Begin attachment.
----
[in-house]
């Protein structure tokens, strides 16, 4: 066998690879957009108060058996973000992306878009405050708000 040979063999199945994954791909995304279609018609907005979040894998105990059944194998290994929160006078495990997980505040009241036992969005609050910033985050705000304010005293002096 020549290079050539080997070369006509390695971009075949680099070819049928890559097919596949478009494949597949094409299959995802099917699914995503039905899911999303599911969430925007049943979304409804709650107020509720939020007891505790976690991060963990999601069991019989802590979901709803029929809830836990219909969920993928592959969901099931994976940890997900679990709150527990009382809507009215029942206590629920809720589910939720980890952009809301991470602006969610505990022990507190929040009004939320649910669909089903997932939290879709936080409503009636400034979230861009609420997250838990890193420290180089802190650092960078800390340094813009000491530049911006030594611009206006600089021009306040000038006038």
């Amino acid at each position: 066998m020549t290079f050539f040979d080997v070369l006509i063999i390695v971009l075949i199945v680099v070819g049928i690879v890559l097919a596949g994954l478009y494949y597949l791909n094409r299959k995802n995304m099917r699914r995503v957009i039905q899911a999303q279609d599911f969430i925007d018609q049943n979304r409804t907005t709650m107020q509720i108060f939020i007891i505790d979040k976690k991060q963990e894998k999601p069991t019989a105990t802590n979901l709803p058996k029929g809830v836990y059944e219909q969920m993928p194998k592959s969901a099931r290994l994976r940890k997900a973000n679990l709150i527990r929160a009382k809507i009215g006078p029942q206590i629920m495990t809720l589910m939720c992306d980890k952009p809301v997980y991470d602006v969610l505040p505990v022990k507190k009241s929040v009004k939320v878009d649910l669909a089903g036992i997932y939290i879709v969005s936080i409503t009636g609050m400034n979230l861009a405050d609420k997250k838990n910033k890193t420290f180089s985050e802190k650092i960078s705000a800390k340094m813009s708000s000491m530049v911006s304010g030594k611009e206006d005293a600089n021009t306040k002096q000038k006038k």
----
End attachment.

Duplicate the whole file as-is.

[in-house]
């Protein structure tokens, strides 16, 4: 066998690879957009108060058996973000992306878009405050708000 040979063999199945994954791909995304279609018609907005979040894998105990059944194998290994929160006078495990997980505040009241036992969005609050910033985050705000304010005293002096 020549290079050539080997070369006509390695971009075949680099070819049928890559097919596949478009494949597949094409299959995802099917699914995503039905899911999303599911969430925007049943979304409804709650107020509720939020007891505790976690991060963990999601069991019989802590979901709803029929809830836990219909969920993928592959969901099931994976940890997900679990709150527990009382809507009215029942206590629920809720589910939720980890952009809301991470602006969610505990022990507190929040009004939320649910669909089903997932939290879709936080409503009636400034979230861009609420997250838990890193420290180089802190650092960078800390340094813009000491530049911006030594611009206006600089021009306040000038006038």
């Amino acid at each position: 066998m020549t290079f050539f040979d080997v070369l006509i063999i390695v971009l075949i199945v680099v070819g049928i690879v890559l097919a596949g994954l478009y494949y597949l791909n094409r299959k995802n995304m099917r699914r995503v957009i039905q899911a999303q279609d599911f969430i925007d018609q049943n979304r409804t907005t709650m107020q509720i108060f939020i007891i505790d979040k976690k991060q963990e894998k999601p069991t019989a105990t802590n979901l709803p058996k029929g809830v836990y059944e219909q969920m993928p194998k592959s969901a099931r290994l994976r940890k997900a973000n679990l709150i527990r929160a009382k809507i009215g006078p029942q206590i629920m495990t809720l589910m939720c992306d980890k952009p809301v997980y991470d602006v969610l505040p505990v022990k507190k009241s929040v009004k939320v878009d649910l669909a089903g036992i997932y939290i879709v969005s936080i409503t009636g609050m400034n979230l861009a405050d609420k997250k838990n910033k890193t420290f180089s985050e802190k650092i960078s705000a800390k340094m813009s708000s000491m530049v911006s304010g030594k611009e206006d005293a600089n021009t306040k002096q000038k006038k």